Police blamed the attack on rebels fighting Indian rule, without providing any proof in this regard.

Residents of India-administered Kashmir run from the site of a grenade blast in Srinagar. November 4, 2019.
Residents of India-administered Kashmir run from the site of a grenade blast in Srinagar. November 4, 2019. (Reuters)

At least one person was killed and 25 others were injured on Monday after an attacker threw a grenade at a busy market in India-administered Kashmir's main city, police and medics said.

The slain was identified as a street vendor from India's Uttar Pradesh state. Police blamed the attack on rebels fighting Indian rule, but provided no proof in this regard.

"The attack, targeting roadside vendors, was carried out to discourage people from returning to normal life," Haseeb Mughal, a police official, said.

Earlier last week, New Delhi formally implemented legislation approved by Parliament in early August that removes India-administered Kashmir's historical semi-autonomous status and begins direct federal rule of the disputed area amid a harsh security lockdown and widespread public disenchantment.

The legislation divides the disputed Muslim-majority region two federally governed territories.

The August decision, by Hindu nationalist-led government of Prime Minister Narendra Modi, was accompanied by a harsh crackdown.

New Delhi sent tens of thousands of additional troops to the already heavily-militarised region, imposing a sweeping curfew, arresting thousands and cutting virtually all communications.

It also saw the arrest of pro-independence as well as pro-India activists before the changes were imposed in the disputed region.

The most visible ones are the absence of Kashmir's own flag and constitution, which were eliminated as part of the region's new status.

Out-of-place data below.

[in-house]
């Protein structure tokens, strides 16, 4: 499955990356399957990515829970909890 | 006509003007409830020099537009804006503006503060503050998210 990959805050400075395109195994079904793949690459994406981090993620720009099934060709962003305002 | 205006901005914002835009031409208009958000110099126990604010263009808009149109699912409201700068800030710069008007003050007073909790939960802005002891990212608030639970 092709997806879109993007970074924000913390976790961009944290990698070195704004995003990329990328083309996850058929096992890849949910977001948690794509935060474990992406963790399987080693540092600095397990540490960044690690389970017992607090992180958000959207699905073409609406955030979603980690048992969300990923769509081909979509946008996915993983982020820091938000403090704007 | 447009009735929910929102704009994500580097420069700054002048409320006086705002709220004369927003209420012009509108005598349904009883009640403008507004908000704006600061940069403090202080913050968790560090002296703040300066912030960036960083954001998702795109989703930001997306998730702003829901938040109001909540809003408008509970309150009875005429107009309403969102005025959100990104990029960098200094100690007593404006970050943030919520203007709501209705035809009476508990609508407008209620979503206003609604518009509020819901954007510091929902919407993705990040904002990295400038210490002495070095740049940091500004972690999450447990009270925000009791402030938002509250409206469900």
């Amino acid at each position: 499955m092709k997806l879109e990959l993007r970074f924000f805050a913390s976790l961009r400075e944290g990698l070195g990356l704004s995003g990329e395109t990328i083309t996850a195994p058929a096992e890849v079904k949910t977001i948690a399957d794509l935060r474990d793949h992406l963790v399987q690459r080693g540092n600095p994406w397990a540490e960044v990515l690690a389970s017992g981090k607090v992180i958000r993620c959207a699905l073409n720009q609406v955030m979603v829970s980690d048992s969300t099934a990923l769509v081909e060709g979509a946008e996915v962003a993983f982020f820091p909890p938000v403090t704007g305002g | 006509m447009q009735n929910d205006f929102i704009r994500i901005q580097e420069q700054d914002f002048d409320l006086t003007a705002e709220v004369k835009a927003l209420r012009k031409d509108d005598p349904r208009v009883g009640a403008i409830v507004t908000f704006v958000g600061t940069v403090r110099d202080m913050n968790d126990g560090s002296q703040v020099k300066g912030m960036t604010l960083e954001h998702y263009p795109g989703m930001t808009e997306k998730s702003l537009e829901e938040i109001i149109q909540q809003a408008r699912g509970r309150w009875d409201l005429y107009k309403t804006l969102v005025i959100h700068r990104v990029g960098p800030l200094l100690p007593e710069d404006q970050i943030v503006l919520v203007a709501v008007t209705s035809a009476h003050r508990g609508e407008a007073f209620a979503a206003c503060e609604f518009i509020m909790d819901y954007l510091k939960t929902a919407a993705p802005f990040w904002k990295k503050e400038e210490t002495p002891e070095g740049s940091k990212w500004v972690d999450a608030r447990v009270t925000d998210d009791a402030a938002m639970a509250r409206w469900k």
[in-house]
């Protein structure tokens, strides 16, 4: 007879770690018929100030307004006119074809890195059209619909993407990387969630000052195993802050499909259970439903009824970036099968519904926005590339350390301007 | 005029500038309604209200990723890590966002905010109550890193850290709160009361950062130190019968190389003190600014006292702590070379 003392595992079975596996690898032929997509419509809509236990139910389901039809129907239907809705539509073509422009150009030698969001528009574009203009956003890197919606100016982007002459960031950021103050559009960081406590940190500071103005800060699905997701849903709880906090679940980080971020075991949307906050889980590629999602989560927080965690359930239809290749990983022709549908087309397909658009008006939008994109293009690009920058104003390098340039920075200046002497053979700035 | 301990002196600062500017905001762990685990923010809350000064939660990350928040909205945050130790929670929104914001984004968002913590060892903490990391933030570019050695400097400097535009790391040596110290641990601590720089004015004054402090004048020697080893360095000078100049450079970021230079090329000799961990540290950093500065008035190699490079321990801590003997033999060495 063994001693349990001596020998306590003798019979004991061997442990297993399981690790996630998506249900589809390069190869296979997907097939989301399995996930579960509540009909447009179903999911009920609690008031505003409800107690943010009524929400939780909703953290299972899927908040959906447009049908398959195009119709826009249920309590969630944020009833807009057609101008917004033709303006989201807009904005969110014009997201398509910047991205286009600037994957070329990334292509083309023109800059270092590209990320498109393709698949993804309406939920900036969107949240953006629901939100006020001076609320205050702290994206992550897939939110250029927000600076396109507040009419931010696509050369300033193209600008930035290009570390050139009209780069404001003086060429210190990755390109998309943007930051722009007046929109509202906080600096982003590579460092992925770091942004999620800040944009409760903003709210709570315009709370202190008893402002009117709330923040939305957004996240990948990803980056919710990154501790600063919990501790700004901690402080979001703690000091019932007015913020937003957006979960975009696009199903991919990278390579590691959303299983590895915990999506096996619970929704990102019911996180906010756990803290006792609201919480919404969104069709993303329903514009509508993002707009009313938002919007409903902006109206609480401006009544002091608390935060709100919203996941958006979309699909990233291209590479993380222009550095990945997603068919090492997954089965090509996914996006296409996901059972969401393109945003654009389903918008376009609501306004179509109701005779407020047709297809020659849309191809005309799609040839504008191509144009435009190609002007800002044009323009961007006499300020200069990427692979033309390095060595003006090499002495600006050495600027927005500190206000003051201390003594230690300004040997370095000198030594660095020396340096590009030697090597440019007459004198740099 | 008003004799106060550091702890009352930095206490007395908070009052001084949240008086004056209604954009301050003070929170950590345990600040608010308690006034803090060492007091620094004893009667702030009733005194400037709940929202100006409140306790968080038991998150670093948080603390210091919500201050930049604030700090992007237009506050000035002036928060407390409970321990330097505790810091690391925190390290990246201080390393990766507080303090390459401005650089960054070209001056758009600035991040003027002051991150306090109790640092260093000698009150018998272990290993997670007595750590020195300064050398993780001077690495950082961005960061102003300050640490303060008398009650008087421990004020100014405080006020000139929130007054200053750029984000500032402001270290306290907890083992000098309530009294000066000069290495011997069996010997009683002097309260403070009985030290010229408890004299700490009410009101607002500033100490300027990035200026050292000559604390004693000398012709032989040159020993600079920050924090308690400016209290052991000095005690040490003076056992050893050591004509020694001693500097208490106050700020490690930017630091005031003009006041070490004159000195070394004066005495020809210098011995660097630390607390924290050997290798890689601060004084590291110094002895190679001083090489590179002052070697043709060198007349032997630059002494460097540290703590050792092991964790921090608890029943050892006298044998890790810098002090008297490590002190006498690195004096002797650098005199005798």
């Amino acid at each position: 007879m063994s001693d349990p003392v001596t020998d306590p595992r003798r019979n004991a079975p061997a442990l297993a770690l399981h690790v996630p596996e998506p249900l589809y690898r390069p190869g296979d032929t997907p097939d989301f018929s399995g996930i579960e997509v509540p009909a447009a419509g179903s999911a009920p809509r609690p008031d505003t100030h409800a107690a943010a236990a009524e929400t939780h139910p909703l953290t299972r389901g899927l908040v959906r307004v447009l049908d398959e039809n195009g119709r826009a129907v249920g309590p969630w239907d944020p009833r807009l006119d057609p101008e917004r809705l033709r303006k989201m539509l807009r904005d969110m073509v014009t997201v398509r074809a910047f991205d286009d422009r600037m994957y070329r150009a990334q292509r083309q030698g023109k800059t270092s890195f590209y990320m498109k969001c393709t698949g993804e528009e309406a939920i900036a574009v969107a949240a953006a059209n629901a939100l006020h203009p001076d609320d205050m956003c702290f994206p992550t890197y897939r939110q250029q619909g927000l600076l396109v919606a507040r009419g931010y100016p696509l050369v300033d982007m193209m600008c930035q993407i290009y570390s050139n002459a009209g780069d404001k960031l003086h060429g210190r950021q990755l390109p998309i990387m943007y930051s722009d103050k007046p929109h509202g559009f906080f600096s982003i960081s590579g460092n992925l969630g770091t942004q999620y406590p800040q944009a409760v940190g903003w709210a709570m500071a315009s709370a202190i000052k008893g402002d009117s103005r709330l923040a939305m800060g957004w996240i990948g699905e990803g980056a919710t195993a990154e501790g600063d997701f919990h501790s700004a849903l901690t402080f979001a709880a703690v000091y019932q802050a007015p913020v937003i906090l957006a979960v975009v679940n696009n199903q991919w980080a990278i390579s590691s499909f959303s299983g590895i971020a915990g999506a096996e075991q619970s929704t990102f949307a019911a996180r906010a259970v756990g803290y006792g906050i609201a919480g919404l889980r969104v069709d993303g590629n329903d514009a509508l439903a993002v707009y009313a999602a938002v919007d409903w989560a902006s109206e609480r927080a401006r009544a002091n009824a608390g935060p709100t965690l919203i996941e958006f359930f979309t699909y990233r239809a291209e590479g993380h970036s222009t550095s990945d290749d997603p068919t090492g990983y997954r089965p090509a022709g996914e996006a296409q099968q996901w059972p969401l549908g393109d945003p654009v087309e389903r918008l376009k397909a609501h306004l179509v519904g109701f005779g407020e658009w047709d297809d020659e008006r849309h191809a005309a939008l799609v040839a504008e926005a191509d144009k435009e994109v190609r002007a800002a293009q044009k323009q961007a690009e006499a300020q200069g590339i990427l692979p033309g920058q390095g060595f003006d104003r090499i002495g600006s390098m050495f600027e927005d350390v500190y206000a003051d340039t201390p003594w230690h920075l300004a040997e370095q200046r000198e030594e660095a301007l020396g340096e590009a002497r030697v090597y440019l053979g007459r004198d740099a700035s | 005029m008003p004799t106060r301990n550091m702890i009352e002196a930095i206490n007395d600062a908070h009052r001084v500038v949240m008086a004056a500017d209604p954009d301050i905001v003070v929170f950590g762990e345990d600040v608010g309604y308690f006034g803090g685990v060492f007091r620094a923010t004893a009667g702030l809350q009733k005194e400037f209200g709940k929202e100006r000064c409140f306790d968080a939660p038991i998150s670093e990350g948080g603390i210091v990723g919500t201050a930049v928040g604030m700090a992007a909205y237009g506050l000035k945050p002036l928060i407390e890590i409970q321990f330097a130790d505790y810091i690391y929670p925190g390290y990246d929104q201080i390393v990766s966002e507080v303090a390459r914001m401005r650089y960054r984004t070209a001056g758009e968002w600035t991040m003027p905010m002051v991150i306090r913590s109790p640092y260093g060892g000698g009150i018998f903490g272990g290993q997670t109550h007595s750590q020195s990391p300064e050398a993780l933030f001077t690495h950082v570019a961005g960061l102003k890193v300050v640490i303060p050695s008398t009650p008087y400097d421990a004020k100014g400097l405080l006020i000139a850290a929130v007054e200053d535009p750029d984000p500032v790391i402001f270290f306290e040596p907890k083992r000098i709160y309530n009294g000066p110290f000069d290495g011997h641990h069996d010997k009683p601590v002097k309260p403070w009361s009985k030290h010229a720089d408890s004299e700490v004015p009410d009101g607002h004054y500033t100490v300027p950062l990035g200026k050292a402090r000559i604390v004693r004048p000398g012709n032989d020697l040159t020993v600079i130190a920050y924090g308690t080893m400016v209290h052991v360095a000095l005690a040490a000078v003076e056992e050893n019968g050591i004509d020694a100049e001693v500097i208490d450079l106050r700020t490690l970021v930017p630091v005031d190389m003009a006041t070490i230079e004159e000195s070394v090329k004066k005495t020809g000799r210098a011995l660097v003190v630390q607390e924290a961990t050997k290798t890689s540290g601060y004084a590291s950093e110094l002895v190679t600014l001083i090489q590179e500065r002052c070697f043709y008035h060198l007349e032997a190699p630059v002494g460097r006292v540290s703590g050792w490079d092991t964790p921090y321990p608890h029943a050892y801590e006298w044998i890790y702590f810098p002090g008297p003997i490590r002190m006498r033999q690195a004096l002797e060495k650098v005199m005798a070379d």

But the most contentious change for many people is the threat of a demographic change in India's only Muslim-majority region and of land grabs by Indians outside the region with the formal abrogation of a clause in the Indian Constitution that safeguarded Kashmiris' exclusive right to land ownership.

Authorities have since eased restrictions, lifting roadblocks and restoring landlines and some cellphone services. 

They have encouraged students to return to school and businesses to reopen. But Kashmiris have largely stayed home, in defiance or fear amid threats of violence.

As the crackdown continues, Kashmiris have quietly refused to resume their normal lives, confounding India at their own economic expense.

For now, businesses in Kashmir are still largely shut. Many markets are only open for a few hours each morning.

The medics at the main hospital in Srinagar said they received 25 wounded.

Two doctors said two of the injured were brought to the hospital in critical condition with head injuries and were being operated on. The doctors spoke on condition of anonymity in keeping with government policy.

The attack also comes a week after at least 20 people were wounded when suspected militants lobbed a grenade at a bus stop in northwestern Sopore town. 

In recent weeks, at least 10 non-local labourers and truck drivers have been killed by gunmen in separate incidents. Police have blamed militants for the killings.

Kashmir is divided between India and Pakistan but claimed by both in its entirety. The two countries have fought two wars over control of the region.

India accuses Pakistan of arming and training rebels who have been fighting for Kashmir's independence or its merger with Pakistan since 1989. 

Islamabad rejects India's charge and says it only provides moral and diplomatic support. Most Kashmiris resent the Indian troop presence and support the rebels.

About 70,000 people have been killed in the armed uprising and the ensuing Indian military crackdown.

Source: AP